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How California's primary system could lock out Democrats

After months of planning to capture House seats, Democrats worry that California “top-two primary” system could freeze them out of some races.

California Democrats have an energized base and a long list of congressional candidates ready to go on Tuesday’s primary day. What could possibly go wrong for them? More than you might think.

After months of state party leaders planning on winning big and capturing long-coveted House seats, Democrats now worry their abundance of 2018 hopefuls combined with the California’s “top-two primary” could freeze them out of some important races. In short, California’s Democrats have met the enemy and, in some districts, they bare a striking resemblance to themselves.

For Republicans, the Democratic quandary is welcome news. The Golden State has not been good territory for Republicans for decades as evidenced by a long string of data points: California has not had a Republican U.S. senator since 1992. It has not voted for a GOP presidential candidate since 1988. And this past week, one analysis found that Republicans were the third largest voting group in the state, behind Democrats and unaffiliated.

You can see the impact in the state’s House delegation as well. Since the mid-1990s, the number of Republicans it sent to the House of Representatives declined from the mid-20s to only 14 today. Democrats in the state have been eyeing those 14 Republican-held congressional districts and with good reason. The Cook Political Report rates nine of them as competitive – including five it views as tossups.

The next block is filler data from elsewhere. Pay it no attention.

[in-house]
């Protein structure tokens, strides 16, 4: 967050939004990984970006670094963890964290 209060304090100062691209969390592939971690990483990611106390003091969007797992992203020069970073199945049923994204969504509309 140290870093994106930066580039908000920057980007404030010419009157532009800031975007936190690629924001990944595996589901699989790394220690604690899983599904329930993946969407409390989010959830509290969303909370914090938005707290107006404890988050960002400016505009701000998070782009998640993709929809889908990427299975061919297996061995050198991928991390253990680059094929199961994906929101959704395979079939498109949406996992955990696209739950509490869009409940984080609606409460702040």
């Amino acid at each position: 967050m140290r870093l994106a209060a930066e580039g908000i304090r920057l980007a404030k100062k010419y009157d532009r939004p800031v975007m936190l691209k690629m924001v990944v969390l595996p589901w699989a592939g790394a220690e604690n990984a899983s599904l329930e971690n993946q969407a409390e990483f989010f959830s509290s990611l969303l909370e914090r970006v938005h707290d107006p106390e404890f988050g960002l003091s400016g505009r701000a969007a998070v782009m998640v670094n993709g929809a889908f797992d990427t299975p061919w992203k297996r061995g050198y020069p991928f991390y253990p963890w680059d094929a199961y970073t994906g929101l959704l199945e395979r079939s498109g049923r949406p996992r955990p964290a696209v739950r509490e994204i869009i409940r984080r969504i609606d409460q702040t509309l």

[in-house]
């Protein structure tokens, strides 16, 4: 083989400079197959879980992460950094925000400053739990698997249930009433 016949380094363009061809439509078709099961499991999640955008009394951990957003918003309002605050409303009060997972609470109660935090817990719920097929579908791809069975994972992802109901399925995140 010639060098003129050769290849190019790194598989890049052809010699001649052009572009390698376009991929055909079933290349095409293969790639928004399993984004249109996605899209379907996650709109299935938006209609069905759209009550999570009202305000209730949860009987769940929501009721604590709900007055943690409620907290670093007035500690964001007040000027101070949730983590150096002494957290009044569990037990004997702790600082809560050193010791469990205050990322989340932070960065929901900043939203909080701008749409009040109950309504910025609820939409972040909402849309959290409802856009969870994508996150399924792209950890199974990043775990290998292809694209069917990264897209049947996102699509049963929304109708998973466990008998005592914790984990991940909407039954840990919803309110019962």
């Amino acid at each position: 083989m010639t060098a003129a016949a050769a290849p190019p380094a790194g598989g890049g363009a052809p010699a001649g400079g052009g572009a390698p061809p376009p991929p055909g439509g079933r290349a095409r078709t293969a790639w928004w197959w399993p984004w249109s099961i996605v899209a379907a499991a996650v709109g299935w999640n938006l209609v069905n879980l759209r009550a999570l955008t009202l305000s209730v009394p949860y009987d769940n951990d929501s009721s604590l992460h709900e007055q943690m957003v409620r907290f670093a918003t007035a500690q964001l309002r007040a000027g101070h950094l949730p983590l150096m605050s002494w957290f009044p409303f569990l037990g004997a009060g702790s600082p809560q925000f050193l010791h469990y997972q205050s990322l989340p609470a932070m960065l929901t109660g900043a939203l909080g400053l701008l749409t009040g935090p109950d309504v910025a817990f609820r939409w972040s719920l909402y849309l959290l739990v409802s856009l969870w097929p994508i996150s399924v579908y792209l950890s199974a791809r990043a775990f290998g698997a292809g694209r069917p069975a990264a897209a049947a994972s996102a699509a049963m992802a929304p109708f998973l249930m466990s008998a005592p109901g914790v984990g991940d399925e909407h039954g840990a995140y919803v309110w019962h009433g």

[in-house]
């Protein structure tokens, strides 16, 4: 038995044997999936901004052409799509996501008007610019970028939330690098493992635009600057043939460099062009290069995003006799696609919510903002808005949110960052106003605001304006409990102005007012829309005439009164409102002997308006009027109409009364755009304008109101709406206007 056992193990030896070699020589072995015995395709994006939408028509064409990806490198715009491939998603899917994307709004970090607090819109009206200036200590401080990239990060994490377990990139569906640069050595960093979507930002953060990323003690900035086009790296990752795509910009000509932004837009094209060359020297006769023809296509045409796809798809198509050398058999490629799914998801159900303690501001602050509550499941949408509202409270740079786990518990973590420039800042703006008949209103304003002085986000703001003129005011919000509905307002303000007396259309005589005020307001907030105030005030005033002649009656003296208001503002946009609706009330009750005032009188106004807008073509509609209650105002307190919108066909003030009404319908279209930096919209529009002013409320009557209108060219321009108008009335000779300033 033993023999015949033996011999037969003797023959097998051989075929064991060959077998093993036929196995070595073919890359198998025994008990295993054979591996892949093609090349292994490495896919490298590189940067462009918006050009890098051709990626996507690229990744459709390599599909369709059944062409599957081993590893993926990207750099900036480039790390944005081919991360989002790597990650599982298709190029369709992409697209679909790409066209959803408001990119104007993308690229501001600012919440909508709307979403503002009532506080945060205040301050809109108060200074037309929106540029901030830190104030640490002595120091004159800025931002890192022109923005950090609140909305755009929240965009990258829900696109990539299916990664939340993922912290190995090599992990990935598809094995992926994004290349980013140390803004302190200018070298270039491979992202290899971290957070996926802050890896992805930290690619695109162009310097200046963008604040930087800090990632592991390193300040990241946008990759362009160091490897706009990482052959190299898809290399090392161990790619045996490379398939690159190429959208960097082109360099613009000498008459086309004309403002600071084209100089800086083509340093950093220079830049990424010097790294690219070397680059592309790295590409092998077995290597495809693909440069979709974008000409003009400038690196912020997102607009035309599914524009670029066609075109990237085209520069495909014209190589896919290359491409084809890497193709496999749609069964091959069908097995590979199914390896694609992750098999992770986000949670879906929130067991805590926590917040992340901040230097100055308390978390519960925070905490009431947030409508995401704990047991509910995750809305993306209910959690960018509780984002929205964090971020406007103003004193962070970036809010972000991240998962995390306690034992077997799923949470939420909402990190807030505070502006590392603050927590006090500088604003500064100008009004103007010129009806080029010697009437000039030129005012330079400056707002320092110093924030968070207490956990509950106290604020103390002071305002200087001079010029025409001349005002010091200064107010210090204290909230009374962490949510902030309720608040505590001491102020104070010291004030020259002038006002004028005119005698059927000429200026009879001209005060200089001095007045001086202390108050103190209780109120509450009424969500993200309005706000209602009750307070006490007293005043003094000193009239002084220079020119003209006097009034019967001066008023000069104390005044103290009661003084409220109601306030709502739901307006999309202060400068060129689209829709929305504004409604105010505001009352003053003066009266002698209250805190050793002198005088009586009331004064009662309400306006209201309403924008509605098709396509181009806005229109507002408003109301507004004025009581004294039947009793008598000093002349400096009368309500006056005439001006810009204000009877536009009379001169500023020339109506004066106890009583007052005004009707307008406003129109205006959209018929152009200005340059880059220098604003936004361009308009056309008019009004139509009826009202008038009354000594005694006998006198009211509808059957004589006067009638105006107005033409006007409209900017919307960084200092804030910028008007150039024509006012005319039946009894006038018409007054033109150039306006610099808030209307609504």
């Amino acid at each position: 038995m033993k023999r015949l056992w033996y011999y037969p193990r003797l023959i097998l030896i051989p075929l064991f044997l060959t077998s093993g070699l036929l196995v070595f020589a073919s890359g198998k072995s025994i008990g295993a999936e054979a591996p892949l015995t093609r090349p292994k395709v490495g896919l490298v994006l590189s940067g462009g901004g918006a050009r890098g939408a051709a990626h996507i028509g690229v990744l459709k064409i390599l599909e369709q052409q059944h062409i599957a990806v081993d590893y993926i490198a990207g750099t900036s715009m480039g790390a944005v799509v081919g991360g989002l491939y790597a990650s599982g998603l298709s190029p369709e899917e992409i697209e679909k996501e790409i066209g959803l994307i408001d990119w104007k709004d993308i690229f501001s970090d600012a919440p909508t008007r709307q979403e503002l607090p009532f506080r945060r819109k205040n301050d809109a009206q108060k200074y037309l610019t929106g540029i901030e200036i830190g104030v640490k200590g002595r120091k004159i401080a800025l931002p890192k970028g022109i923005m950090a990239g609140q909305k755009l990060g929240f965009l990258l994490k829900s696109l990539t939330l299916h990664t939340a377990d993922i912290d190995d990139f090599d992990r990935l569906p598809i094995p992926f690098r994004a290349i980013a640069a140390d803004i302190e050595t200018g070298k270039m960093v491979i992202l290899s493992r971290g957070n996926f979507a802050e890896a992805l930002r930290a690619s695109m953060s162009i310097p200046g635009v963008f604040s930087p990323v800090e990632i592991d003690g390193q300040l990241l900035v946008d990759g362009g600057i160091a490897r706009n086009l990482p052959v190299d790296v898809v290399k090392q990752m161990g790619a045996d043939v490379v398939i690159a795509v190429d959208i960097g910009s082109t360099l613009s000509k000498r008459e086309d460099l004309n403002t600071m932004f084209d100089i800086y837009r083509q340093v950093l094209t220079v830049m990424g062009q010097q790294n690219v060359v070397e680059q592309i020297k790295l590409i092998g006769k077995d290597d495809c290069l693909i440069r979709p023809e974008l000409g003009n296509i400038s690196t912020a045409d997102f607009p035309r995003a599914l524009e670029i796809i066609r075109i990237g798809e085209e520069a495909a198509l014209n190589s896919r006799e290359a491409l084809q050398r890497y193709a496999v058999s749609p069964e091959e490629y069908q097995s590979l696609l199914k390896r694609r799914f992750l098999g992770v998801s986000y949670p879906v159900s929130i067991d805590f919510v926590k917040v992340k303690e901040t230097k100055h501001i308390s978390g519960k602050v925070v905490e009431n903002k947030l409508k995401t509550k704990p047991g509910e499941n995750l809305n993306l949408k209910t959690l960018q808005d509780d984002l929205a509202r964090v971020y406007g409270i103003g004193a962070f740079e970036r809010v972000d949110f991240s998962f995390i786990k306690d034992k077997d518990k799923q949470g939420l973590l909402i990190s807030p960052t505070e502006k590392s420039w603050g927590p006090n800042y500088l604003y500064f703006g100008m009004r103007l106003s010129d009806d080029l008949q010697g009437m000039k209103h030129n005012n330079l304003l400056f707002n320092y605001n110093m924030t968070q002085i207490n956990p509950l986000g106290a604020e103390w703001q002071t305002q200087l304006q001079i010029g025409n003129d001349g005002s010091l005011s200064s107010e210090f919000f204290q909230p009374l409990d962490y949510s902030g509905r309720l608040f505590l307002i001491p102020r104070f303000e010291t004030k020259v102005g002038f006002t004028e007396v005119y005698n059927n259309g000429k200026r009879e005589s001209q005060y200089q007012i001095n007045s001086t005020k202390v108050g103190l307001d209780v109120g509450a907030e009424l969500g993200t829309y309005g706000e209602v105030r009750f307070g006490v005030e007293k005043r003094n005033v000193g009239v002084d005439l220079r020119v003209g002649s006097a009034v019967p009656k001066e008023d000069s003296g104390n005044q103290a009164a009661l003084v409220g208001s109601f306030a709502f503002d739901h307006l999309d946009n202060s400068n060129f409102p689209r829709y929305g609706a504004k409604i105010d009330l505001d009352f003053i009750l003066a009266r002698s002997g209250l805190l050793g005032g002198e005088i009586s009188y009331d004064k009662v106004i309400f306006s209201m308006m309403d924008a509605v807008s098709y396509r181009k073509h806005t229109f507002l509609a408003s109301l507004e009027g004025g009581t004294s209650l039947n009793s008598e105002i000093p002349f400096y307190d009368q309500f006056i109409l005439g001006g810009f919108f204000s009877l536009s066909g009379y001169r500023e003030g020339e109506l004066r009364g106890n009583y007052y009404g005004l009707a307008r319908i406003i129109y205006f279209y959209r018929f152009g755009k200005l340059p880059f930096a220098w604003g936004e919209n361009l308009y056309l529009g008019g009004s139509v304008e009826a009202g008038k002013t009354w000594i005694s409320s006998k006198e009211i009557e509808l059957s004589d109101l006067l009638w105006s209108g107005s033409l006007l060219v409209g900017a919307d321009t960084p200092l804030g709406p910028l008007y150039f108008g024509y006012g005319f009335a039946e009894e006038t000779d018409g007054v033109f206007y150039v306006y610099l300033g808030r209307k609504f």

All of which brings us to the challenges the party faces on Tuesday.

In 2010, the state’s heavily Democratic electorate voted for a ballot proposition that changed the way primaries worked in the state. Instead of primary votes producing Democratic and Republican nominees for the general election, the top-two vote getters would move forward to November regardless of party.

Most people assumed that the net result in heavily-Democratic California would be that many races would feature two Democratic candidates on the general election ballot. And, indeed, that has turned out to the case in some races. It may turn out to the case in the state’s U.S. Senate race where Democratic Sen. Diane Feinstein may wind up facing off against Democratic state Sen. Kevin de Leon in the fall.

But another possible outcome, particularly in districts where Democrats want to unseat a Republican official, is a rush of candidates that divide the Democratic electorate so diffusely that no candidate makes the top two and the Democrats get frozen out of the general. And when you look at California’s 14 GOP-held House districts, there are some real reasons for the Democrats to fear that outcome.

In those 14 districts, there is an average of almost eight candidates per race, with a total of 56 Democrats running in them.

That’s an average of four Democrats per district. And even if a district is, say, 60 percent Democratic, when you split that 60 percent four ways you end up with some small numbers.

As a contrast, the other 39 districts currently held by Democrats have an average of only 3.5 candidates per race. A total of 59 Democrats are running in them, on average less than two per contest.

There are a few districts in particular that worry the Democrats. Consider the 39th, 48th and 49th, all of which are currently rated as toss-ups. The 39th has six democratic candidates. The 48th has eight. The 49th has only four, but they all appear to be viable and none has a special edge on the others. That’s a lot of potential splits in the Democratic vote in districts that most recently elected a Republican.

And the three districts have some symbolic meaning for the Democrats because of where they are located. Each holds at least some of Orange County, once a Republican stronghold that has slowly drifted Democratic. Orange voted for a Democrat in the 2016 presidential race, Hillary Clinton, for the first time since 1936.

Democrats would love to win those three seats to show the political change is deeper than 2016 and that it is extending to other races. But for that to happen, the Democrats are going to have to get over their first hurdle Tuesday, themselves.